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Breaking News: H3N8 avian influenza claims first human life in China, WHO reports

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The World Health Organization (WHO) has reported that a 56-year-old woman in southern China died after testing positive for H3N8 avian influenza, marking the first human death from that strain of bird flu. While H3N8 is “one of the most frequently found” subtypes of flu in birds, it had not been detected in humans before two cases emerged in China last year, both in April and May.

 

“The case was detected through the severe acute respiratory infection (SARI) surveillance system. No close contacts of the case developed an infection or symptoms of illness at the time of reporting,” the WHO said in a statement on Monday.

 

According to the WHO, the woman, who had pre-existing medical conditions including cancer, had been admitted to hospital with severe pneumonia after falling ill in February and died last month. The organization added that the woman probably contracted the virus at a live poultry market and that the risk of further spread is low.

 

“All three people who contracted H3N8 in China are thought to have been exposed to the virus at live poultry markets,” the WHO said.

 

The Chinese government has reportedly stepped up monitoring for the H3N8 strain, and the risk of more infections is considered low. However, the constantly evolving nature of influenza viruses means that global surveillance is still necessary to detect changes associated with circulating influenza viruses that may affect human or animal health.

 

“To infect humans, the H5N1 virus has to attach itself to receptors in the lungs, which the virus lacks the ability to readily bond with,” said William Schaffner, a professor of medicine at Vanderbilt University’s Division of Infectious Diseases. “Forced adaptation to replicating in the lungs is why only poultry workers, who breathe in contaminated fecal dust, are typically infected,” he added.

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The H3N8 virus is less dangerous for both wild birds and domestic poultry than H5N1 and is known to have been circulating since 2002 after first emerging in North American waterfowl. It is also known to infect horses, dogs, and seals.

 

The WHO’s statement on the woman’s death highlights the importance of global surveillance to detect virologic, epidemiologic, and clinical changes associated with circulating influenza viruses which may affect human or animal health. This includes monitoring of live poultry markets, where viruses can easily spread among birds and potentially be transmitted to humans.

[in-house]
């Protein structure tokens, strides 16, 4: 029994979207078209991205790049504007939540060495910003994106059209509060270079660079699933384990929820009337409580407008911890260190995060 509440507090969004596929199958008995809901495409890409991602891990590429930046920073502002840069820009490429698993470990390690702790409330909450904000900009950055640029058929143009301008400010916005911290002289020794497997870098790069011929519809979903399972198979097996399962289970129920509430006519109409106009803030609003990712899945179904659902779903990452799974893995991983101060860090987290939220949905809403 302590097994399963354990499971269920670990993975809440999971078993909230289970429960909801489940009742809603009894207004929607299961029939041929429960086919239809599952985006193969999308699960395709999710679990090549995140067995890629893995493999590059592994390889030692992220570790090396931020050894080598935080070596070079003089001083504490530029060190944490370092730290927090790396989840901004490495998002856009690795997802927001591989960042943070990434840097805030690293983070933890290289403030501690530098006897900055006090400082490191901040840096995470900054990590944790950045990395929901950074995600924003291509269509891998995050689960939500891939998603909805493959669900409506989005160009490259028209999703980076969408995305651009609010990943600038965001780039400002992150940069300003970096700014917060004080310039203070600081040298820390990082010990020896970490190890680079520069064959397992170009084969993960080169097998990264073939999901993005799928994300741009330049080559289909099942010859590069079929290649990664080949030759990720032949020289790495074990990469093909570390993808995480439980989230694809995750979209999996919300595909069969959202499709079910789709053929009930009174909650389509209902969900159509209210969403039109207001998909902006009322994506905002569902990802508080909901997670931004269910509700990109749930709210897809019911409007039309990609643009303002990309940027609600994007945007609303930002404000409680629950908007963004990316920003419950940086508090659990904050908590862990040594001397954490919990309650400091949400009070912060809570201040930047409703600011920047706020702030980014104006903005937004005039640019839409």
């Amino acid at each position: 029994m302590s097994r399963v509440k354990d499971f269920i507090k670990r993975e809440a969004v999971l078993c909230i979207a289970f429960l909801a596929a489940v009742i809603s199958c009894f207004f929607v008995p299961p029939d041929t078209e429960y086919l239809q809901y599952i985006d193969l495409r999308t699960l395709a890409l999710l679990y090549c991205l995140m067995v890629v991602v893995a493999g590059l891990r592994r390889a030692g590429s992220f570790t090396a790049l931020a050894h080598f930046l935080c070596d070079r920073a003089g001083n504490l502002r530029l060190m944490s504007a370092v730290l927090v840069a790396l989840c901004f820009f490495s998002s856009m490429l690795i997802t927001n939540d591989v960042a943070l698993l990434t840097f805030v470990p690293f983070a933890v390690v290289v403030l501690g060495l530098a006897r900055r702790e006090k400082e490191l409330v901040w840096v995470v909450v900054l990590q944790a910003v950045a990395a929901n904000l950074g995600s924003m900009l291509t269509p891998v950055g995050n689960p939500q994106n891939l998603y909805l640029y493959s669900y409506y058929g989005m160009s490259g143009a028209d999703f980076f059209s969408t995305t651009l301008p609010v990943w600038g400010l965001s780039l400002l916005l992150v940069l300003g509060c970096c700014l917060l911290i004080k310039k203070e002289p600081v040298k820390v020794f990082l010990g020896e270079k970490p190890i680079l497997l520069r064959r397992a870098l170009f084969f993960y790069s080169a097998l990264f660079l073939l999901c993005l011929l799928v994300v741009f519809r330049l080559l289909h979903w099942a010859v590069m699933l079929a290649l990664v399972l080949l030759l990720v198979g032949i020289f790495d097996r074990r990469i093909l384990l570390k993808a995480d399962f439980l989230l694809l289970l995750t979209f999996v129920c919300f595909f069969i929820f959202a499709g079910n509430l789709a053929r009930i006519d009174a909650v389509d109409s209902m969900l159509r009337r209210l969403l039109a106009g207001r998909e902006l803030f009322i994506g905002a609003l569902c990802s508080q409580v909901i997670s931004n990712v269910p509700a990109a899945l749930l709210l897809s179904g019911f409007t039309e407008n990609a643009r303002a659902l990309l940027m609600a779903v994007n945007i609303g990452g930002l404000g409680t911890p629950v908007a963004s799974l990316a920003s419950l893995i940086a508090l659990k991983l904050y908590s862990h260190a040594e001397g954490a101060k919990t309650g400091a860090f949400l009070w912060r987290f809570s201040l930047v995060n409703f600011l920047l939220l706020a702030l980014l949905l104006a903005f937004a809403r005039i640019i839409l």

“The constantly evolving nature of influenza viruses means that global surveillance is necessary to detect changes associated with circulating influenza viruses that may affect human or animal health,” the WHO said. “Due to the risk of spillover of animal viruses into humans, it is important to strengthen the One Health approach, which involves collaboration across human, animal, and environmental health sectors.”

 

While the recent case of H3N8 bird flu was reported in China, it is important for countries such as Nigeria to take note of this development. Nigeria, as a country with a significant population of poultry farmers and live poultry markets, is at risk of outbreaks of avian influenza, including the H3N8 strain.

 

It is therefore important for the Nigeria government to step up monitoring for avian influenza in the country and take measures to prevent the spread of the virus. The government should ensure that live poultry markets are regularly inspected and appropriate measures are taken to prevent the transmission of the virus from birds to humans.

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Additionally, it is crucial for the public to be educated on the risks of avian influenza and the precautions they should take when handling live poultry. This includes the importance of washing hands regularly with soap and water, avoiding direct contact with sick or dead poultry, and cooking poultry meat and eggs thoroughly before consumption.

 

While the risk of the H3N8 strain spreading is currently low, it is important for the government and public to remain vigilant and take necessary measures to prevent the spread of avian influenza.

 

 

 

 

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